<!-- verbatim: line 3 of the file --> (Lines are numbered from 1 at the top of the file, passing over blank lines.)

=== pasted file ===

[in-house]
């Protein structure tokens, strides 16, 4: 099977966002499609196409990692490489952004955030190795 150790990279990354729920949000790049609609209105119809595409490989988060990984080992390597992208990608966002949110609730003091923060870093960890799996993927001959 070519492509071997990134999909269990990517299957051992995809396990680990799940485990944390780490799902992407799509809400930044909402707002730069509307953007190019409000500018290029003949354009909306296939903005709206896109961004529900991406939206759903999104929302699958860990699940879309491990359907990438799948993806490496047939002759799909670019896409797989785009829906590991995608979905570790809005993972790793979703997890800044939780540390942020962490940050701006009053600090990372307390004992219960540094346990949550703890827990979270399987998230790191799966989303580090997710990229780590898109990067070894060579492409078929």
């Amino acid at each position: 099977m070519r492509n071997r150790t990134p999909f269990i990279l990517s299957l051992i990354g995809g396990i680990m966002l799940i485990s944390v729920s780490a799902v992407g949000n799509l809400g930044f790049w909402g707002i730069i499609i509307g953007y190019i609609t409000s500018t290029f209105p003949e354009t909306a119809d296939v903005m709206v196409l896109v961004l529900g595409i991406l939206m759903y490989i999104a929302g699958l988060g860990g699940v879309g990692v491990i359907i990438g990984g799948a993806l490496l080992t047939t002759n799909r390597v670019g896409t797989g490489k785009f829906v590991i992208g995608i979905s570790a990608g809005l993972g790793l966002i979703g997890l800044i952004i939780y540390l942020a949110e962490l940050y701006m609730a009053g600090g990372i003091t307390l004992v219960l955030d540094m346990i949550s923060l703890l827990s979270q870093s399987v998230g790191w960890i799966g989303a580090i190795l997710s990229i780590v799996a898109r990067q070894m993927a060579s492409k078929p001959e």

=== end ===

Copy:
């Amino acid at each position: 099977m070519r492509n071997r150790t990134p999909f269990i990279l990517s299957l051992i990354g995809g396990i680990m966002l799940i485990s944390v729920s780490a799902v992407g949000n799509l809400g930044f790049w909402g707002i730069i499609i509307g953007y190019i609609t409000s500018t290029f209105p003949e354009t909306a119809d296939v903005m709206v196409l896109v961004l529900g595409i991406l939206m759903y490989i999104a929302g699958l988060g860990g699940v879309g990692v491990i359907i990438g990984g799948a993806l490496l080992t047939t002759n799909r390597v670019g896409t797989g490489k785009f829906v590991i992208g995608i979905s570790a990608g809005l993972g790793l966002i979703g997890l800044i952004i939780y540390l942020a949110e962490l940050y701006m609730a009053g600090g990372i003091t307390l004992v219960l955030d540094m346990i949550s923060l703890l827990s979270q870093s399987v998230g790191w960890i799966g989303a580090i190795l997710s990229i780590v799996a898109r990067q070894m993927a060579s492409k078929p001959e």